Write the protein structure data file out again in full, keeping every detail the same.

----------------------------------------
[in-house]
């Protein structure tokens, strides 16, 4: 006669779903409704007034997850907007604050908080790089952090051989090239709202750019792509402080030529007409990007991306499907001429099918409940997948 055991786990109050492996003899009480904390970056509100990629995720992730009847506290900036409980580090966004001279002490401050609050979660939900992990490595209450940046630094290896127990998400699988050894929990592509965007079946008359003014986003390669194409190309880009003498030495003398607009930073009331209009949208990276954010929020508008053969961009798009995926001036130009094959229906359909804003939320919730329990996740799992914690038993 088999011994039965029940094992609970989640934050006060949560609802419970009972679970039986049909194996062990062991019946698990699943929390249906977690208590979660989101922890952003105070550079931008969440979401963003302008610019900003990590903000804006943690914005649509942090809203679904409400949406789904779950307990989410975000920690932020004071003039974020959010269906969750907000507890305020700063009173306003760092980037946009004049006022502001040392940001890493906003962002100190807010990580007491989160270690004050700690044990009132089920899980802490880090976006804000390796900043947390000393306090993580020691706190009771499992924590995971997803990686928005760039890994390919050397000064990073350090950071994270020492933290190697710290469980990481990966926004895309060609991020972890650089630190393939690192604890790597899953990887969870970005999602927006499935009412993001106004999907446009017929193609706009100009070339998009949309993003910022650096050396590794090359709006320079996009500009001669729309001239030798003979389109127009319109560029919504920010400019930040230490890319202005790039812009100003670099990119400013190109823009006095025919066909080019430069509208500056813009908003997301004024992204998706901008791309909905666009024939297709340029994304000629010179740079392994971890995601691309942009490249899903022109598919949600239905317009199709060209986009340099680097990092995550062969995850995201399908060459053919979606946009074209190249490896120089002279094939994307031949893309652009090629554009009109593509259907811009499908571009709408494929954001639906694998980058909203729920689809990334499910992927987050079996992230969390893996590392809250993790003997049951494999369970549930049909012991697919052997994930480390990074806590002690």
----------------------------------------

[in-house]
């Protein structure tokens, strides 16, 4: 006669779903409704007034997850907007604050908080790089952090051989090239709202750019792509402080030529007409990007991306499907001429099918409940997948 055991786990109050492996003899009480904390970056509100990629995720992730009847506290900036409980580090966004001279002490401050609050979660939900992990490595209450940046630094290896127990998400699988050894929990592509965007079946008359003014986003390669194409190309880009003498030495003398607009930073009331209009949208990276954010929020508008053969961009798009995926001036130009094959229906359909804003939320919730329990996740799992914690038993 088999011994039965029940094992609970989640934050006060949560609802419970009972679970039986049909194996062990062991019946698990699943929390249906977690208590979660989101922890952003105070550079931008969440979401963003302008610019900003990590903000804006943690914005649509942090809203679904409400949406789904779950307990989410975000920690932020004071003039974020959010269906969750907000507890305020700063009173306003760092980037946009004049006022502001040392940001890493906003962002100190807010990580007491989160270690004050700690044990009132089920899980802490880090976006804000390796900043947390000393306090993580020691706190009771499992924590995971997803990686928005760039890994390919050397000064990073350090950071994270020492933290190697710290469980990481990966926004895309060609991020972890650089630190393939690192604890790597899953990887969870970005999602927006499935009412993001106004999907446009017929193609706009100009070339998009949309993003910022650096050396590794090359709006320079996009500009001669729309001239030798003979389109127009319109560029919504920010400019930040230490890319202005790039812009100003670099990119400013190109823009006095025919066909080019430069509208500056813009908003997301004024992204998706901008791309909905666009024939297709340029994304000629010179740079392994971890995601691309942009490249899903022109598919949600239905317009199709060209986009340099680097990092995550062969995850995201399908060459053919979606946009074209190249490896120089002279094939994307031949893309652009090629554009009109593509259907811009499908571009709408494929954001639906694998980058909203729920689809990334499910992927987050079996992230969390893996590392809250993790003997049951494999369970549930049909012991697919052997994930480390990074806590002690």